Saturday, October 3, 2015

Six (Mostly Odd) Tips for Making Up Names

PREAMBLE: Before I created this blog, I had visions of regularly posting writing tips. I love soaking up more knowledge about the writing craft, and I've learned some things on my own journey that I want to share at some point. And here we are, with a six-month old blog, and there is not one writing advice post to be found. Today that changes!


Have you ever met a character with a name that is perfectly, utterly their own? A name that fits their soul, be it black and twisted, or good and true? A name that adds just the right flavor to the mix of personality traits and quirks and mannerisms? A name that you cannot encounter anywhere else without calling to mind that specific person?

Aslan. Frodo. Bartholomew Thorne. Katniss Everdeen. Wizard Fenworth. Sir Eanrin. Sherlock Holmes. Dustfinger. Eugene Fitzherbert. Halt. Marsuvees Black. Tris Prior. Scout. Clefspeare. Mary Poppins. Huckleberry Finn. Cinderella. Ebenezer Scrooge.

And places: Narnia, Parumvir, Dol Guldur, Araluen, Inkworld, Oz, Panem . . .

None of these people or places would be the same without the name that means them.

Have you ever struggled to conjure that Perfect Name for your own place or character? I have, many times. Specifically in fantasy, when you have the opportunity to make up words, thinking of a good name can be hard, and sometimes the keyboard smash just doesn't work. Calling someone Lsyiutypaosk gets tiresome!

My methods of name-creation are a tad unconventional. I'm not promising they'll produce something as legendary as any of the previously mentioned names, but perhaps you'll find something new to try next time good old Anonymous needs a title.

(Just a clarification: most of these methods work best for fantasy/sci-fi.)

1. Baby name books/websites
Buy a book of baby names or look up baby naming sites online. Many provide name origins and meanings, which can be very helpful. If you know your character has, say, Japanese blood, you can search for Japanese names. I did this with Emi of Blood Rose, my Beauty and the Beast retelling. The best part is that Emi means beauty . . . perfect for the Beauty character, right?

Other examples of mine include:
  • Aileen // light
  • Josiah // fervent fire of God
  • Demetria (nation) // abundant and plentiful
  • Leander // lion man
Even if the origin and meaning don't matter to you, just having long lists of names to read can give you more ideas than you could ever use.

Sarah @ Sarah, Plain & Average has a series of posts called What's in a Name? in which she showcases names along with their pronunciation, origin, and meaning; and she includes a picture to go with it. (Great character inspiration! Go check it out!)

2. Etymology of words
This one is odd. Go to the dictionary (I prefer a physical one). Look up words that have to do with the character you're naming. Read the etymology of the word, and see if any of those strange word-ghosts strike your fancy. Sometimes you'll have more luck flipping through for random words and their etymologies, and using that.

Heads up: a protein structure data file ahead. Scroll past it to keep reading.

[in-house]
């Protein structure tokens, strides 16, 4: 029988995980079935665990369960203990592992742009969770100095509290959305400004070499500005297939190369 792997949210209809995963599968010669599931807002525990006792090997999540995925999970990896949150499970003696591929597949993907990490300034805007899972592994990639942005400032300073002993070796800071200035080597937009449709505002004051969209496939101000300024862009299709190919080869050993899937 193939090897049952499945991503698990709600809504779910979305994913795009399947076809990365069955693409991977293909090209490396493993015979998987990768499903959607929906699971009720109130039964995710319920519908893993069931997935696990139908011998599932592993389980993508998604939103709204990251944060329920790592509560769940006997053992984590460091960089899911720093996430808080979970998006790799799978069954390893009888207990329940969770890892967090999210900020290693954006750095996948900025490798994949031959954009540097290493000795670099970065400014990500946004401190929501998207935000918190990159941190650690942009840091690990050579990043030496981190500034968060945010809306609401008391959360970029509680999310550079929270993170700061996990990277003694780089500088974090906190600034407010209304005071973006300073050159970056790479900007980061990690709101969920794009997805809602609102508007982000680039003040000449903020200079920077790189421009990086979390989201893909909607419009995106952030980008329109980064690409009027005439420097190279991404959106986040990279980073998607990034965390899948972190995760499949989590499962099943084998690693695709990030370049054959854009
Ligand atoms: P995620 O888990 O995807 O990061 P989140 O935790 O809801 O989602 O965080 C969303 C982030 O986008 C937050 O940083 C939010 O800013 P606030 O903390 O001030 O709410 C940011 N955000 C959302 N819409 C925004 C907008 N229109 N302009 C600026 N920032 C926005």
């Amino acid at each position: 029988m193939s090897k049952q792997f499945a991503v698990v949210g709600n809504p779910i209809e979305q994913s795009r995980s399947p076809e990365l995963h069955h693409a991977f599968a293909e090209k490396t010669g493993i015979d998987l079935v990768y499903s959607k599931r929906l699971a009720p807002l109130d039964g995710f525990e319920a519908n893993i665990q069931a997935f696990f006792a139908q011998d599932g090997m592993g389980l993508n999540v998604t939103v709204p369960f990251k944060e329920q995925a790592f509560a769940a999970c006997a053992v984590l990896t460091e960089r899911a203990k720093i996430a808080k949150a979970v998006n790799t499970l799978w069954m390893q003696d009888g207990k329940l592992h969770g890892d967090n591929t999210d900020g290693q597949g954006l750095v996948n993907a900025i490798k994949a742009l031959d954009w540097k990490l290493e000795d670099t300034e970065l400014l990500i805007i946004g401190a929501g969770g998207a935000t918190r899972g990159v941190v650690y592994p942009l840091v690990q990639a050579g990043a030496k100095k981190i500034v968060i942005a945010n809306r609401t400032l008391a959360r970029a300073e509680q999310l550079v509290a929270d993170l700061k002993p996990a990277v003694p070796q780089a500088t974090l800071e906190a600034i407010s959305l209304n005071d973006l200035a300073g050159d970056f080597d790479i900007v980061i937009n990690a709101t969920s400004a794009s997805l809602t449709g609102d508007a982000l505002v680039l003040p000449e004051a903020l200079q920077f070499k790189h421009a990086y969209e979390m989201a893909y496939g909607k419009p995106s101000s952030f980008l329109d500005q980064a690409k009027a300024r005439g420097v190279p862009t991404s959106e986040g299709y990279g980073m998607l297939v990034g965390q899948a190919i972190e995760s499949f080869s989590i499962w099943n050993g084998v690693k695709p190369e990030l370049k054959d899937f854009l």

For instance, my world of Alewar needed fantastical names for months of the year. For January, I looked up cold and found this before the definition:
cold \ 'kōld \ adj [ME, fr. OE ceald, cald; akin to OHG kalt cold, L gelu frost, gelare to freeze]
My thought process: So I could use that Old English ceald or cald . . . but nah, I don't like the sound of that. Old High German's kalt? Nope, too guttural. Gelu from Latin? Meh . . . But gelare, that sounds fantasy-ish to me. I could use that. And thus January in Alewar is called Gelare. It doesn't matter if readers never find out the meaning behind it. I know.

Another example: I wanted the dragons in Alewar to have polite forms of address amongst each other. Ma'am and sir are much too human, so I set about creating different words. Rather than distinguish each other by gender, the dragons emphasize one another's breath. (FYI, they breathe either fire, water, or ice.) Here's what I did for the fire dragons:
coal \ 'kōl \ n, often attrib [ME col, fr. OE; akin to OHG & ON kol burning ember, IrGael gual coal]
The one that stuck out to me was kol--not only is it short, but it looks good and it's pronounced (in my mind, anyway) exactly like coal, making it easy for readers to associate it with fire dragons.

3. Translation
Similar to #2, this method takes words that (ideally) mean something about your character, and translates it into other languages until you find something that clicks. Google Translate makes this really easy.

For a race of lizard-like creatures in Alewar, I think I looked up contradict in other languages, and found econtra. (It may have been Spanish. I don't know; it was a long time ago.) Contradict wasn't my first choice of word, but methods like these often find me deviating from my original search. I probably looked up evil, antagonist, and opponent first; didn't find anything I liked; and moved on to synonyms, and synonyms of synonyms. All that matters is that I found a word that worked. The econtra serpents are now a major part of book 1.

More recently I was helping Christine rename one of her characters, a beautiful fae creature who haunts a castle. Naturally, one of the first words I translated was fairy. Because her story had a fairy tale setting, I tried languages like Welsh and Icelandic. The first yielded a mouthful: tylwyth teg. The second resulted in another mouthful: ævintýri. I suggested fiddling with it, making it Aevin or Vintyri. Christine appreciated the suggestions, but wound up finding a softer-sounding name, which fit her character much better. . . . And I took Vyntyri (with a slight spelling change) for myself.

4. Word scrambling